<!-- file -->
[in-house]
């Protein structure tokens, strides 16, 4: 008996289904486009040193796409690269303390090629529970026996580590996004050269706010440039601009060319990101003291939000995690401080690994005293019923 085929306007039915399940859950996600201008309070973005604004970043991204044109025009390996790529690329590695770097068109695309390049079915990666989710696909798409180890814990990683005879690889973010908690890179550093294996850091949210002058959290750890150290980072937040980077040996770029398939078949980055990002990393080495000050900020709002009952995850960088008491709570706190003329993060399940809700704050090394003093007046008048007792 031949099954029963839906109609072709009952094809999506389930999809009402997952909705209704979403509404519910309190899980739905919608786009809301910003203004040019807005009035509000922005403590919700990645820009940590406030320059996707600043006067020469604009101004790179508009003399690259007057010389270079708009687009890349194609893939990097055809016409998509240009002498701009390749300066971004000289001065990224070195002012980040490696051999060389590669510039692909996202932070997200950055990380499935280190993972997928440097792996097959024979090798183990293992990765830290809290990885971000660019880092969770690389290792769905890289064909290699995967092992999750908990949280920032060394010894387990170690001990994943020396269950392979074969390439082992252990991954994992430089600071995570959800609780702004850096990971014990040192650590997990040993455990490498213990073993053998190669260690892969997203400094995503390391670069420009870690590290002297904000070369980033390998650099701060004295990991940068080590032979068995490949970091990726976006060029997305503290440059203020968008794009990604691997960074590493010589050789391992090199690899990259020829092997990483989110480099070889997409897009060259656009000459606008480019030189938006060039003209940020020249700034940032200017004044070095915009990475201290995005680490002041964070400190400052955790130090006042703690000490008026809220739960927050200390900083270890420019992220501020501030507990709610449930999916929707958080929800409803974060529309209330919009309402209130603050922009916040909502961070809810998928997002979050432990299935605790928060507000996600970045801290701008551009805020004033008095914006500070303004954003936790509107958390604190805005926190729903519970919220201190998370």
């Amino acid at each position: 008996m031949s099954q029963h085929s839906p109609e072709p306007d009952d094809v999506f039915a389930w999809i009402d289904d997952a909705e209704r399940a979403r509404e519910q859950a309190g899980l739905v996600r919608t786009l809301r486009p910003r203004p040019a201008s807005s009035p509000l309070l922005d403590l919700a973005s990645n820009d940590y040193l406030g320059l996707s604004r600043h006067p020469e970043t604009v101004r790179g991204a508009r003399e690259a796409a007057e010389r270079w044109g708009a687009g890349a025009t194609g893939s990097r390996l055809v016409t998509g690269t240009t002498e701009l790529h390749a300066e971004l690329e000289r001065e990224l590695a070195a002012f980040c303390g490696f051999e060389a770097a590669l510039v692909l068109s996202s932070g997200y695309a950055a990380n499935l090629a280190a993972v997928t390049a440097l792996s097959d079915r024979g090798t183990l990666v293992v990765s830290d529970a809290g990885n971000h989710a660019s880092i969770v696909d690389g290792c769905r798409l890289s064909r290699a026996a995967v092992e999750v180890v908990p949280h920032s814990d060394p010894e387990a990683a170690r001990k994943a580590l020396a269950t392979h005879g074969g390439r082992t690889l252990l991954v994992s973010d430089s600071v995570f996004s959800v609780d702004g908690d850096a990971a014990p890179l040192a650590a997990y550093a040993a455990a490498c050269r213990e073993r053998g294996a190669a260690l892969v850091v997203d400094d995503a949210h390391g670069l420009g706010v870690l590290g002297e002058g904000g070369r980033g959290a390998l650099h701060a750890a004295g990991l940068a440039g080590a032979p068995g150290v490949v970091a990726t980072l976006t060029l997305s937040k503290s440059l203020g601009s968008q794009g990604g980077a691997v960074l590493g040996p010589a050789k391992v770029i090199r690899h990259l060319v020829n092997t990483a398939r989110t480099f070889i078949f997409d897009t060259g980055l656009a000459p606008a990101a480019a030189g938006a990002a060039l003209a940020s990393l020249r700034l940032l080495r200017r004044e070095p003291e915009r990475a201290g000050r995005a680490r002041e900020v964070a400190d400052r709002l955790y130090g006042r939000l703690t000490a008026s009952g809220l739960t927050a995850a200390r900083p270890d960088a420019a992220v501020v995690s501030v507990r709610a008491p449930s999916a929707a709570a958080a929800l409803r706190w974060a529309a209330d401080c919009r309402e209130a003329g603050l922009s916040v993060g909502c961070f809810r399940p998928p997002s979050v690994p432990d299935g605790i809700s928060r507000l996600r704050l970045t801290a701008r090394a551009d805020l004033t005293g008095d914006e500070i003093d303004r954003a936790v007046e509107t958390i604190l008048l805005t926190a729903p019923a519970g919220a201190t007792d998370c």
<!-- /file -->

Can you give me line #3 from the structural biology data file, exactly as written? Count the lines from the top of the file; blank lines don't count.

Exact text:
């Amino acid at each position: 008996m031949s099954q029963h085929s839906p109609e072709p306007d009952d094809v999506f039915a389930w999809i009402d289904d997952a909705e209704r399940a979403r509404e519910q859950a309190g899980l739905v996600r919608t786009l809301r486009p910003r203004p040019a201008s807005s009035p509000l309070l922005d403590l919700a973005s990645n820009d940590y040193l406030g320059l996707s604004r600043h006067p020469e970043t604009v101004r790179g991204a508009r003399e690259a796409a007057e010389r270079w044109g708009a687009g890349a025009t194609g893939s990097r390996l055809v016409t998509g690269t240009t002498e701009l790529h390749a300066e971004l690329e000289r001065e990224l590695a070195a002012f980040c303390g490696f051999e060389a770097a590669l510039v692909l068109s996202s932070g997200y695309a950055a990380n499935l090629a280190a993972v997928t390049a440097l792996s097959d079915r024979g090798t183990l990666v293992v990765s830290d529970a809290g990885n971000h989710a660019s880092i969770v696909d690389g290792c769905r798409l890289s064909r290699a026996a995967v092992e999750v180890v908990p949280h920032s814990d060394p010894e387990a990683a170690r001990k994943a580590l020396a269950t392979h005879g074969g390439r082992t690889l252990l991954v994992s973010d430089s600071v995570f996004s959800v609780d702004g908690d850096a990971a014990p890179l040192a650590a997990y550093a040993a455990a490498c050269r213990e073993r053998g294996a190669a260690l892969v850091v997203d400094d995503a949210h390391g670069l420009g706010v870690l590290g002297e002058g904000g070369r980033g959290a390998l650099h701060a750890a004295g990991l940068a440039g080590a032979p068995g150290v490949v970091a990726t980072l976006t060029l997305s937040k503290s440059l203020g601009s968008q794009g990604g980077a691997v960074l590493g040996p010589a050789k391992v770029i090199r690899h990259l060319v020829n092997t990483a398939r989110t480099f070889i078949f997409d897009t060259g980055l656009a000459p606008a990101a480019a030189g938006a990002a060039l003209a940020s990393l020249r700034l940032l080495r200017r004044e070095p003291e915009r990475a201290g000050r995005a680490r002041e900020v964070a400190d400052r709002l955790y130090g006042r939000l703690t000490a008026s009952g809220l739960t927050a995850a200390r900083p270890d960088a420019a992220v501020v995690s501030v507990r709610a008491p449930s999916a929707a709570a958080a929800l409803r706190w974060a529309a209330d401080c919009r309402e209130a003329g603050l922009s916040v993060g909502c961070f809810r399940p998928p997002s979050v690994p432990d299935g605790i809700s928060r507000l996600r704050l970045t801290a701008r090394a551009d805020l004033t005293g008095d914006e500070i003093d303004r954003a936790v007046e509107t958390i604190l008048l805005t926190a729903p019923a519970g919220a201190t007792d998370c």